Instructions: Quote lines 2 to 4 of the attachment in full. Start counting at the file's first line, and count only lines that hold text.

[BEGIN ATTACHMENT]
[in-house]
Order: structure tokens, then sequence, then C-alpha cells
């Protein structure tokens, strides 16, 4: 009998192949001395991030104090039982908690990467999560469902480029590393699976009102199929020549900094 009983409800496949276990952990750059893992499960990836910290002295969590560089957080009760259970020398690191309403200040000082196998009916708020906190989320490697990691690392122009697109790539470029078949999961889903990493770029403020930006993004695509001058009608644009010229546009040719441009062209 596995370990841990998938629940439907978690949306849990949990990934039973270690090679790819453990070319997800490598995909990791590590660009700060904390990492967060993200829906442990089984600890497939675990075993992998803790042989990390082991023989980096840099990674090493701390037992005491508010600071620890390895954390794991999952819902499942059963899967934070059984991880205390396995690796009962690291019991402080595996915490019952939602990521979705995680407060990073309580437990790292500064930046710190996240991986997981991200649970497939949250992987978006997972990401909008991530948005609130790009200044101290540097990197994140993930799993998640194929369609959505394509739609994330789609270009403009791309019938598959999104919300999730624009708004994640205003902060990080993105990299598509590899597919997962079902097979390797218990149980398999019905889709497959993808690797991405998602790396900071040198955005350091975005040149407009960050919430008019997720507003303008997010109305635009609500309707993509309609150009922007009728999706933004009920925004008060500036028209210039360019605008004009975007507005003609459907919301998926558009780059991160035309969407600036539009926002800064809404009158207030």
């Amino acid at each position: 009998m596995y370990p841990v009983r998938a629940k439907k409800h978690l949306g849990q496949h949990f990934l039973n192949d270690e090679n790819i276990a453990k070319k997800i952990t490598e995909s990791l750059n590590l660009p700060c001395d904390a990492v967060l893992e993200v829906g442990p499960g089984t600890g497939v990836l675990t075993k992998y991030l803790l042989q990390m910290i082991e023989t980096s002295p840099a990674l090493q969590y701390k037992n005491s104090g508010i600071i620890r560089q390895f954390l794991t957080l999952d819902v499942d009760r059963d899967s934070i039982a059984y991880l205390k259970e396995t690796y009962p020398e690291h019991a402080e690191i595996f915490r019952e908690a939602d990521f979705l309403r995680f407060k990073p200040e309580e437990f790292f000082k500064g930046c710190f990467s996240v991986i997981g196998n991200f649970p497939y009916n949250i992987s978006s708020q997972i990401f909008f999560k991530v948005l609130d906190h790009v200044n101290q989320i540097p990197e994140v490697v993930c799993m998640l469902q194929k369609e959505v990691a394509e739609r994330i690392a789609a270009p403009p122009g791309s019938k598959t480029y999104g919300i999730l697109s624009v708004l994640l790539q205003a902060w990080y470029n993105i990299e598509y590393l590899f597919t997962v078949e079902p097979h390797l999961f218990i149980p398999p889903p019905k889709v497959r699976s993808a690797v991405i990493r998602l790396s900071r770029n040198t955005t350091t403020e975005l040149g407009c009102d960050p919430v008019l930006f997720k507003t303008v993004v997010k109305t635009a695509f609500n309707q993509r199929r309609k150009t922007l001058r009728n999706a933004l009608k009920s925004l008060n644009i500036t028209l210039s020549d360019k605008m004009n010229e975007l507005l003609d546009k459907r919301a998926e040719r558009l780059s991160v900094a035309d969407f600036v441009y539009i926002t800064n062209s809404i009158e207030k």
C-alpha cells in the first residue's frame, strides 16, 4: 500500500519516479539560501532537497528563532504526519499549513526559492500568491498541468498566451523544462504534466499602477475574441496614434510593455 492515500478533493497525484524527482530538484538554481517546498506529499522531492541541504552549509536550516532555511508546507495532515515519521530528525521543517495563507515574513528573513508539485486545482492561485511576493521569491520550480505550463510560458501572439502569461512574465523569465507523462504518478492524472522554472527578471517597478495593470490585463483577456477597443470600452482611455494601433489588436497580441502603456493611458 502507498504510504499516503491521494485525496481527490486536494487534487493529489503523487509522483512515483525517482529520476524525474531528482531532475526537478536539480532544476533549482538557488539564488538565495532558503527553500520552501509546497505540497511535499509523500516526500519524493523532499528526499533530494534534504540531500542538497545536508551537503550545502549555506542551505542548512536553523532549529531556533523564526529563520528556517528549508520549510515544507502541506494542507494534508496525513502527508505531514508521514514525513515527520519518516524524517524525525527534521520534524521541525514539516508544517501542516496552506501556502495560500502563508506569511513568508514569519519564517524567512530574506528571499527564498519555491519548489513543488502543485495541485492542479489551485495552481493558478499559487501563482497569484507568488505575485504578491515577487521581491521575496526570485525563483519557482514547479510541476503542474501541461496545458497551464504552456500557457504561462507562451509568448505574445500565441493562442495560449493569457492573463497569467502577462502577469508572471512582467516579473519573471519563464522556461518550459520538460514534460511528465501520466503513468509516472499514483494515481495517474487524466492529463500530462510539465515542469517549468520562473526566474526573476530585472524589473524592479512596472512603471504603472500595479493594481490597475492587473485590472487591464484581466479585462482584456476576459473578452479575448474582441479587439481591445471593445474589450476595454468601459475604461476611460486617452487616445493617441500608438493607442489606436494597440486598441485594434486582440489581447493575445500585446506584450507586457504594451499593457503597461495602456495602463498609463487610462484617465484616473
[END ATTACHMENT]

Order: structure tokens, then sequence, then C-alpha cells
């Protein structure tokens, strides 16, 4: 009998192949001395991030104090039982908690990467999560469902480029590393699976009102199929020549900094 009983409800496949276990952990750059893992499960990836910290002295969590560089957080009760259970020398690191309403200040000082196998009916708020906190989320490697990691690392122009697109790539470029078949999961889903990493770029403020930006993004695509001058009608644009010229546009040719441009062209 596995370990841990998938629940439907978690949306849990949990990934039973270690090679790819453990070319997800490598995909990791590590660009700060904390990492967060993200829906442990089984600890497939675990075993992998803790042989990390082991023989980096840099990674090493701390037992005491508010600071620890390895954390794991999952819902499942059963899967934070059984991880205390396995690796009962690291019991402080595996915490019952939602990521979705995680407060990073309580437990790292500064930046710190996240991986997981991200649970497939949250992987978006997972990401909008991530948005609130790009200044101290540097990197994140993930799993998640194929369609959505394509739609994330789609270009403009791309019938598959999104919300999730624009708004994640205003902060990080993105990299598509590899597919997962079902097979390797218990149980398999019905889709497959993808690797991405998602790396900071040198955005350091975005040149407009960050919430008019997720507003303008997010109305635009609500309707993509309609150009922007009728999706933004009920925004008060500036028209210039360019605008004009975007507005003609459907919301998926558009780059991160035309969407600036539009926002800064809404009158207030």
């Amino acid at each position: 009998m596995y370990p841990v009983r998938a629940k439907k409800h978690l949306g849990q496949h949990f990934l039973n192949d270690e090679n790819i276990a453990k070319k997800i952990t490598e995909s990791l750059n590590l660009p700060c001395d904390a990492v967060l893992e993200v829906g442990p499960g089984t600890g497939v990836l675990t075993k992998y991030l803790l042989q990390m910290i082991e023989t980096s002295p840099a990674l090493q969590y701390k037992n005491s104090g508010i600071i620890r560089q390895f954390l794991t957080l999952d819902v499942d009760r059963d899967s934070i039982a059984y991880l205390k259970e396995t690796y009962p020398e690291h019991a402080e690191i595996f915490r019952e908690a939602d990521f979705l309403r995680f407060k990073p200040e309580e437990f790292f000082k500064g930046c710190f990467s996240v991986i997981g196998n991200f649970p497939y009916n949250i992987s978006s708020q997972i990401f909008f999560k991530v948005l609130d906190h790009v200044n101290q989320i540097p990197e994140v490697v993930c799993m998640l469902q194929k369609e959505v990691a394509e739609r994330i690392a789609a270009p403009p122009g791309s019938k598959t480029y999104g919300i999730l697109s624009v708004l994640l790539q205003a902060w990080y470029n993105i990299e598509y590393l590899f597919t997962v078949e079902p097979h390797l999961f218990i149980p398999p889903p019905k889709v497959r699976s993808a690797v991405i990493r998602l790396s900071r770029n040198t955005t350091t403020e975005l040149g407009c009102d960050p919430v008019l930006f997720k507003t303008v993004v997010k109305t635009a695509f609500n309707q993509r199929r309609k150009t922007l001058r009728n999706a933004l009608k009920s925004l008060n644009i500036t028209l210039s020549d360019k605008m004009n010229e975007l507005l003609d546009k459907r919301a998926e040719r558009l780059s991160v900094a035309d969407f600036v441009y539009i926002t800064n062209s809404i009158e207030k």